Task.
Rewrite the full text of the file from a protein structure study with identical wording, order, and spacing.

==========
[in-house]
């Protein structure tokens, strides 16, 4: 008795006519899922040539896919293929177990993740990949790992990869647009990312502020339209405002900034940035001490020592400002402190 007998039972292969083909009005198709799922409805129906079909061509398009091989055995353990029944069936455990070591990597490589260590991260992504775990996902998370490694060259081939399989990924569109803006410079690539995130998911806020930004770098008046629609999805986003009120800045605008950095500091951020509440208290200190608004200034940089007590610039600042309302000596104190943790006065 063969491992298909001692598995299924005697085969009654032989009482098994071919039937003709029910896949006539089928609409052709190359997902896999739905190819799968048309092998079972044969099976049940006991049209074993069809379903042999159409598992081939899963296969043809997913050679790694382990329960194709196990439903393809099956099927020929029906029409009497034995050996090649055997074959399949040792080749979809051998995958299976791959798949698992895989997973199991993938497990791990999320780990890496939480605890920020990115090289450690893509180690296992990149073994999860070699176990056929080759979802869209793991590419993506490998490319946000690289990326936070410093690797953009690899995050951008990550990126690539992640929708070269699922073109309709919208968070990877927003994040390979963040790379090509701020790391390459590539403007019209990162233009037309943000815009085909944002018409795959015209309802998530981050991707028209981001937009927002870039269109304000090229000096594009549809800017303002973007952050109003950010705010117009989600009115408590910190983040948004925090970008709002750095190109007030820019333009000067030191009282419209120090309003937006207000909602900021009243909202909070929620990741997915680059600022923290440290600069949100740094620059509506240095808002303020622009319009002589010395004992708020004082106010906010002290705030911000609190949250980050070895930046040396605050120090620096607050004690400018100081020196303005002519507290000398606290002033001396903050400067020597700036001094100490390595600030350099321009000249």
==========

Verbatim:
[in-house]
């Protein structure tokens, strides 16, 4: 008795006519899922040539896919293929177990993740990949790992990869647009990312502020339209405002900034940035001490020592400002402190 007998039972292969083909009005198709799922409805129906079909061509398009091989055995353990029944069936455990070591990597490589260590991260992504775990996902998370490694060259081939399989990924569109803006410079690539995130998911806020930004770098008046629609999805986003009120800045605008950095500091951020509440208290200190608004200034940089007590610039600042309302000596104190943790006065 063969491992298909001692598995299924005697085969009654032989009482098994071919039937003709029910896949006539089928609409052709190359997902896999739905190819799968048309092998079972044969099976049940006991049209074993069809379903042999159409598992081939899963296969043809997913050679790694382990329960194709196990439903393809099956099927020929029906029409009497034995050996090649055997074959399949040792080749979809051998995958299976791959798949698992895989997973199991993938497990791990999320780990890496939480605890920020990115090289450690893509180690296992990149073994999860070699176990056929080759979802869209793991590419993506490998490319946000690289990326936070410093690797953009690899995050951008990550990126690539992640929708070269699922073109309709919208968070990877927003994040390979963040790379090509701020790391390459590539403007019209990162233009037309943000815009085909944002018409795959015209309802998530981050991707028209981001937009927002870039269109304000090229000096594009549809800017303002973007952050109003950010705010117009989600009115408590910190983040948004925090970008709002750095190109007030820019333009000067030191009282419209120090309003937006207000909602900021009243909202909070929620990741997915680059600022923290440290600069949100740094620059509506240095808002303020622009319009002589010395004992708020004082106010906010002290705030911000609190949250980050070895930046040396605050120090620096607050004690400018100081020196303005002519507290000398606290002033001396903050400067020597700036001094100490390595600030350099321009000249």